By David Wilkening
In today’s depressed housing market, it might seem like a poor time to build your custom dream home. But perhaps you should “dream on” a little more.
One reason is that the cost of building is coming down. “Build now if you are going to build, for building material prices will probably never be lower than they are today,” said Allen E. Beals of the Dow Service Daily Building Reports.
One major reason is that with new home demand dwindling, the price of some construction materials has started to sink. The slowed demand for building materials can be seen in the U.S. consumption of dimension stone – the term for granite, marble, slate and other stone used in construction. Consumption rose 26 percent in 2004 from 2003, but just 5 percent in 2007 from 2006, according to the U.S. Geological Survey.
As a result, manufacturers and suppliers are competing fiercely for the remaining business and driving down prices, according to Cleveland-based market analysts, The Freedonia Group Inc.
The cost of prefabricated granite has dropped from the building boom highs of four years ago – as much as 50 percent or more, said Cheryl Tarido, a sales associate at California-based Medimer Marble & Granite.
Suppliers with inventory are becoming desperate to get rid of it. “The prices will (continue) to come down. They can’t afford to hang onto the inventory,” according to Gordy DeNecochea, a former administrator at the US State Department of Housing and Community Development.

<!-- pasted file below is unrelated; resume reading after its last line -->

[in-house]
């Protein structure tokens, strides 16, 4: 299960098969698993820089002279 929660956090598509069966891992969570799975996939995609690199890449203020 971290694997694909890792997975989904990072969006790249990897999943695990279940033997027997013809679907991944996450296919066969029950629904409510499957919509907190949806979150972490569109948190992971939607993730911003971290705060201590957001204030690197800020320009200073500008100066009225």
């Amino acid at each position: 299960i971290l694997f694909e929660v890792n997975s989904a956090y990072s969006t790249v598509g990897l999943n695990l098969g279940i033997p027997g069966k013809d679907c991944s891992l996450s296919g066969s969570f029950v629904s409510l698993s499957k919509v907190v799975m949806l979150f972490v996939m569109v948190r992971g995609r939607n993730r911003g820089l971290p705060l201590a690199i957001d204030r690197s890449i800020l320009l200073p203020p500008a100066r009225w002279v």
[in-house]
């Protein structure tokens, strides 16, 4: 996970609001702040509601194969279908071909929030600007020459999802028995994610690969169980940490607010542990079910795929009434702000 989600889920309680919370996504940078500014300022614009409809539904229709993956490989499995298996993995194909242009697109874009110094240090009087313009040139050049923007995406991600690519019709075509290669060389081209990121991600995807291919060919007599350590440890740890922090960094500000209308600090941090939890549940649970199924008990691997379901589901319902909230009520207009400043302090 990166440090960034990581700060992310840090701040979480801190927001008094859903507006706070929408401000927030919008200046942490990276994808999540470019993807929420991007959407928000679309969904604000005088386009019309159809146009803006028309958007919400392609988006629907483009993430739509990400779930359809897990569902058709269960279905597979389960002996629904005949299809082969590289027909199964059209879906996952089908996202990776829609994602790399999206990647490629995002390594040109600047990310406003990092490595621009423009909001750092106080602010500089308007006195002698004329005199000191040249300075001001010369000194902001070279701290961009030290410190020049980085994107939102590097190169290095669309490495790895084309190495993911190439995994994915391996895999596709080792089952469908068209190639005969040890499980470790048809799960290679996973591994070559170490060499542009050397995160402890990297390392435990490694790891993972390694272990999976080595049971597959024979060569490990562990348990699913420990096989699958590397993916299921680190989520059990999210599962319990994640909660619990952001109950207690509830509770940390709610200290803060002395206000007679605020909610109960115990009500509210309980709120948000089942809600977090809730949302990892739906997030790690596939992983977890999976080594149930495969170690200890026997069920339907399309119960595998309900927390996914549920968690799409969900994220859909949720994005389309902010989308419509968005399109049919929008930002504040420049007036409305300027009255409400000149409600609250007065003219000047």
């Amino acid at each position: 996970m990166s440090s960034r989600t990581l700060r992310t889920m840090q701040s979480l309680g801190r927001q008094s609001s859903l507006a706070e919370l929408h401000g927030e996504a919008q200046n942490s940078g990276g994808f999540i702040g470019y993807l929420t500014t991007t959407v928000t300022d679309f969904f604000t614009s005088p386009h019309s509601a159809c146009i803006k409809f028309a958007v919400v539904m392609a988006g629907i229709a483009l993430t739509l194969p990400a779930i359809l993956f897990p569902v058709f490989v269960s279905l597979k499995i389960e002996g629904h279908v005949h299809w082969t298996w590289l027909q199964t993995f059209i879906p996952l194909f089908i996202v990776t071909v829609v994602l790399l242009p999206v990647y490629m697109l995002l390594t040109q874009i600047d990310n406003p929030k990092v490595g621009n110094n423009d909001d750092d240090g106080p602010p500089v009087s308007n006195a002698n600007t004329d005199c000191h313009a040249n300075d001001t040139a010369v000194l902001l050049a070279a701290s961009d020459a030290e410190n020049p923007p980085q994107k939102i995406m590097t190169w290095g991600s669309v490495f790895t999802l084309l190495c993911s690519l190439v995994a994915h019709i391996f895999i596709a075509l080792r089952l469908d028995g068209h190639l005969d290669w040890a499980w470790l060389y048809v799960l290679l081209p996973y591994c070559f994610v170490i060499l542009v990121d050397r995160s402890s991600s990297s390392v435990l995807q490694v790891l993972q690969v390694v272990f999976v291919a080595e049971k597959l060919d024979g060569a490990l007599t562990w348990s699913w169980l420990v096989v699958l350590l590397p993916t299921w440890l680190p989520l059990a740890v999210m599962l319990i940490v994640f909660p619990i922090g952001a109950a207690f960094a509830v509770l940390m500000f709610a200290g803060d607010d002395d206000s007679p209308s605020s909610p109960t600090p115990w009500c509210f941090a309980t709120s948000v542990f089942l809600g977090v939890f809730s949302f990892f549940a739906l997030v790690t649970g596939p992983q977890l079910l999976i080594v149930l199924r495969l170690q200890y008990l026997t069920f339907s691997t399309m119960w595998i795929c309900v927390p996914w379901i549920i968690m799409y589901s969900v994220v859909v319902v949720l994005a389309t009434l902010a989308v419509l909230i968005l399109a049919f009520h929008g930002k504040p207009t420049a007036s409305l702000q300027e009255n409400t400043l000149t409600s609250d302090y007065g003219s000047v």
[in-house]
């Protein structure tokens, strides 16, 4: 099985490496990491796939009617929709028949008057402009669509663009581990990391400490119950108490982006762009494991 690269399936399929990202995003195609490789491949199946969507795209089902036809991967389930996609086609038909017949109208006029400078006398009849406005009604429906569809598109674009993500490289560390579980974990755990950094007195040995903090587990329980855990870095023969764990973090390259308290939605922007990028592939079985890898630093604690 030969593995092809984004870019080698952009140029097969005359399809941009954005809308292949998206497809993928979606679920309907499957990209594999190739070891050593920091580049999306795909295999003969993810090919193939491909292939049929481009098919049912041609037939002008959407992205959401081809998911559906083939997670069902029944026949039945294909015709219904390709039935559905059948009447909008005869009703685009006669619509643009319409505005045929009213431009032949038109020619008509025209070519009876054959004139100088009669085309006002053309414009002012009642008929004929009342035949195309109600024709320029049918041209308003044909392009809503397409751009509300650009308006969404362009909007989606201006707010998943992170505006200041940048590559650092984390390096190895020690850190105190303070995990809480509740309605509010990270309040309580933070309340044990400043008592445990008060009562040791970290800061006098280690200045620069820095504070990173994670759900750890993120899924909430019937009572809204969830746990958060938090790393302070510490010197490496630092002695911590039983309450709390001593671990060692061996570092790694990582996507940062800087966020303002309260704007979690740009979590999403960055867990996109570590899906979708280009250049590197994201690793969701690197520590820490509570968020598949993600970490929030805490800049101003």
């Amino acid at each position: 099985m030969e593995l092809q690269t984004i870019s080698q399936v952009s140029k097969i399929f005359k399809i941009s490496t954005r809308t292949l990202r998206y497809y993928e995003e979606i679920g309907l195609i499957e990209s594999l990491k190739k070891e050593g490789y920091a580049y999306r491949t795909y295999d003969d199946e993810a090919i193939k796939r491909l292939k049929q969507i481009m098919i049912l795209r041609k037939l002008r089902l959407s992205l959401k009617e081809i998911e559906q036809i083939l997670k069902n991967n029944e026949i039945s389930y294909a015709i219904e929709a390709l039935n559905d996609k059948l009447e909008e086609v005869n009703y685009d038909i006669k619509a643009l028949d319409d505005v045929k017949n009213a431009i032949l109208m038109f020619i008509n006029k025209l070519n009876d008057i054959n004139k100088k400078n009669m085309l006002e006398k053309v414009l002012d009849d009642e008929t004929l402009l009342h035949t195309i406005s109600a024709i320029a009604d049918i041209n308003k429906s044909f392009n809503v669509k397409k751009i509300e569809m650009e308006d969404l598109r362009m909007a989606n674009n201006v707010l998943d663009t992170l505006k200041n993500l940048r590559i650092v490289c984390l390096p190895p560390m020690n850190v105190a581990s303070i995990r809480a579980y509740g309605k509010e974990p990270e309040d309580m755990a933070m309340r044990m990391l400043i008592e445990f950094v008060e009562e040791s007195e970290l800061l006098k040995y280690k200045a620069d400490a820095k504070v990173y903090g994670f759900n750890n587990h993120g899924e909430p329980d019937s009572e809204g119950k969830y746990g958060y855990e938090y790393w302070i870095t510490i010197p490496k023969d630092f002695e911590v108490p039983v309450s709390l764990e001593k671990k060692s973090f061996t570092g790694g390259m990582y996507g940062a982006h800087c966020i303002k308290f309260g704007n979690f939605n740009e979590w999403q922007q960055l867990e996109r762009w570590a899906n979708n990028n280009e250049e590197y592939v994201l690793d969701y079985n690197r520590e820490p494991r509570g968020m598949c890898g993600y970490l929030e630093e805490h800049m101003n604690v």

Prices for another common building material, lumber fell 40 percent in 2007 from 2006 levels, according to Adam J. Fein, founder and president of Pembroke Consulting, a Philadelphia-based manufacturing consultant.
Motivated developers who picked up land during the bubble are also motivated to sell. Land prices, which are often the single biggest expense for custom homes, in some areas have fallen more than 40% in the past year.
“In terms of finding land you want at a good price, this is the best market that I have seen in my 30 years of home building,” says Carl Heldmann, a builder and author of “Be Your Own House Contractor.”
Custom builders are also feeling the pinch. Their bids to build your dream home may be lower than in years. None of this means you should immediately rush out and build your custom home, however, experts warn.
There’s a major difference between buying a tract house and building a custom home. With a tract home figure out how much you can afford to spend, then enter the marketplace to see how much home you can buy. But in a custom home, take into account many other variables such as how expensive one feature or another will cost.
If you do build a custom home, you will have to hire a lot of supportive help such as architects, carpenters and a builder to manage the construction. One way to start the process is to get a rough estimate of what it will cost to get the master suite bedroom or the other special features you want in your dream home built. When you come up with a figure, you can then discuss your proposed project with custom builders to determine whether you can realistically proceed.